Why Productivity Tracking Doesn’t Have to be Scary

April 19, 2024

Why Productivity Tracking Doesn’t Have to be Scary

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Since co-founding Seam, I find myself constantly talking to leaders about how they manage performance. What works? What doesn't work? Are we just tracking performance because Jim in HR wants us to? All important questions – but not immediately simple to answer.

What I normally hear is that performance is measured through a mix of OKRs, KPIs, and gut feeling. OKRs have a range of problems that I won’t dive into here, but importantly, they prioritize “working on the right problems”, over actual productivity within an organization. 

This often results in rewarding people who excel at weaving a good story and playing politics, instead of rewarding those really putting in effort and contributing. Organizations also often have shifting priorities that end up making OKRs stale and a hassle to keep up to date.

I’m happy to say that I no longer track OKRs at the team or individual level. They don’t provide real insight or timely data on what is happening in the business right now. Instead, I track and measure real-time productivity, day-to-day effort, and weekly output. When other executives and founders hear that I track these metrics, they usually have the same reaction: they want access to this data, but are worried about the potential cultural impact that it could have on the team.

Worries of “big brother”, invasion of privacy, and micro managers, all seem to come to mind. Here are the most common hesitations that I hear most often when talking to HR leaders.

1. People don’t like to be monitored

I agree, I also don’t want anyone monitoring my laptop activity (no one needs to know how often I’m playing T-Swift in the background and I will die on this hill). I don’t think strictly monitoring low-level activity benefits anyone. I would never trust software that’s installed on someone’s laptop and tracks keystrokes, mouse movements, or active windows. These methods are an invasion of privacy, provide a ton of useless noise, and are frankly easily gameable.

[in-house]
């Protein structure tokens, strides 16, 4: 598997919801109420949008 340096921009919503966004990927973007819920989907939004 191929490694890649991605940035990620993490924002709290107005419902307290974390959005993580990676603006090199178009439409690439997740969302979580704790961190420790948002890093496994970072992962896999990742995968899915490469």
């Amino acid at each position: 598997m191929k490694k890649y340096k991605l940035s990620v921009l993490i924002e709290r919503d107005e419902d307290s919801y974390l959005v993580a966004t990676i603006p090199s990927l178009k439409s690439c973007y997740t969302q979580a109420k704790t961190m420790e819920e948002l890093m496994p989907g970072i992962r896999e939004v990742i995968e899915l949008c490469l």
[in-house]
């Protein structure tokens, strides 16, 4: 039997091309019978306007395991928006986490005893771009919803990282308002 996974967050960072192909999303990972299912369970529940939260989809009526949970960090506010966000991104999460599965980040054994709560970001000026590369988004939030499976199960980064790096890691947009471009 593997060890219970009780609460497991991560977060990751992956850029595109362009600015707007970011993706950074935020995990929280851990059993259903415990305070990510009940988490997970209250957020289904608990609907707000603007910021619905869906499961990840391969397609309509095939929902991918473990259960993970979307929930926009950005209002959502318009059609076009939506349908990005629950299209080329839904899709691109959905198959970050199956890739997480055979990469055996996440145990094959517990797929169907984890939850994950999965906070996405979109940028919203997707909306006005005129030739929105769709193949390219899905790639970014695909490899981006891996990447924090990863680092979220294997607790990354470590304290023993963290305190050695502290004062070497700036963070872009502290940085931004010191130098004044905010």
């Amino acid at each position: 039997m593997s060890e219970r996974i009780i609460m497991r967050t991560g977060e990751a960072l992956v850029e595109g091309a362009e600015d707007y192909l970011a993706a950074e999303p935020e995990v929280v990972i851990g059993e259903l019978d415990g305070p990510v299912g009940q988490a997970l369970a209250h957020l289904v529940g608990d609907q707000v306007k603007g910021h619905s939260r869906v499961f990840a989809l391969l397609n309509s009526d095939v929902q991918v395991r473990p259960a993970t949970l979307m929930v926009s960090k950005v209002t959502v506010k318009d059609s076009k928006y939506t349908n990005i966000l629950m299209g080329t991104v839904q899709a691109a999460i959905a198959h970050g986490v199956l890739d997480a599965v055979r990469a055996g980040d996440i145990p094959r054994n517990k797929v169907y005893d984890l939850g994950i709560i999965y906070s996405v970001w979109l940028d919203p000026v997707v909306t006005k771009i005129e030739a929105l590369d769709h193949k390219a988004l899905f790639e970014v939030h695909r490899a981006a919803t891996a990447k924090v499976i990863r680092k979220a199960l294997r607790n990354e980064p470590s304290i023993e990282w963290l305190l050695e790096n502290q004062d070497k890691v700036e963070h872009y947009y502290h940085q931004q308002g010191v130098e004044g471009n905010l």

Instead, managers and leaders should measure the actual work output of their teams (which they already have access to) so they can spot performance issues quickly, offer people help and additional training, see where their best performers are over utilized and heading towards burnout, and understand who is putting in the effort to improve and refine their skill sets.

This method actually improves culture by giving managers the data they need to reward high effort employees, coach and train those in need of support, and stop burnout before it happens.

2. Measuring productivity feels like “big brother”

I always find this objection interesting. Companies heavily track and monitor productivity of some departments, such as sales and customer support, but have almost no productivity tracking in most others. For the same reasons companies want (and do) measure certain verticals, they should measure all of them. 

Transparency and accountability are two essential pillars of a high functioning performance culture, but it needs to be equal across the company or you end up creating a two-tiered system where one tier is immune from scrutiny. 

This is both unfair and misses out on opportunities for improvement and upskilling. Critically, equipping contributors with access to their performance data helps people advocate for themselves and is beneficial for those who are not comfortable speaking up or playing politics.

3. Managers will use this data to micro manage

As with any tool, there’s always a potential for misuse. Managers should be trained on where and how to use productivity data to empower their teams rather than micromanaging them.

As remote work has risen in prominence over the past few years, managers need to find new ways to engage and understand their teams. Checking in too frequently to “see where things are at” erodes productivity and reduces agency. But what we’ve seen after implementing Seam in teams is that the increased transparency results in fewer check-ins and pings. Managers have access to the data they need to ensure they’re only stepping in when absolutely needed.

Today, we’re seeing fundamental shifts in how work is getting done, and as leaders, we need to evolve with it. Focusing on data-driven decisions, understanding productivity, and pushing for a performance-first culture is now table stakes. Measuring productivity, effort, and output is simply not something companies can continue to ignore. The best performing and highest effort employees will simply leave companies that don’t foster a culture of excellence.

So the question isn’t what will happen to my culture if we measure and track productivity, but what will happen if we don’t? 

Sean Taylor

Sean Taylor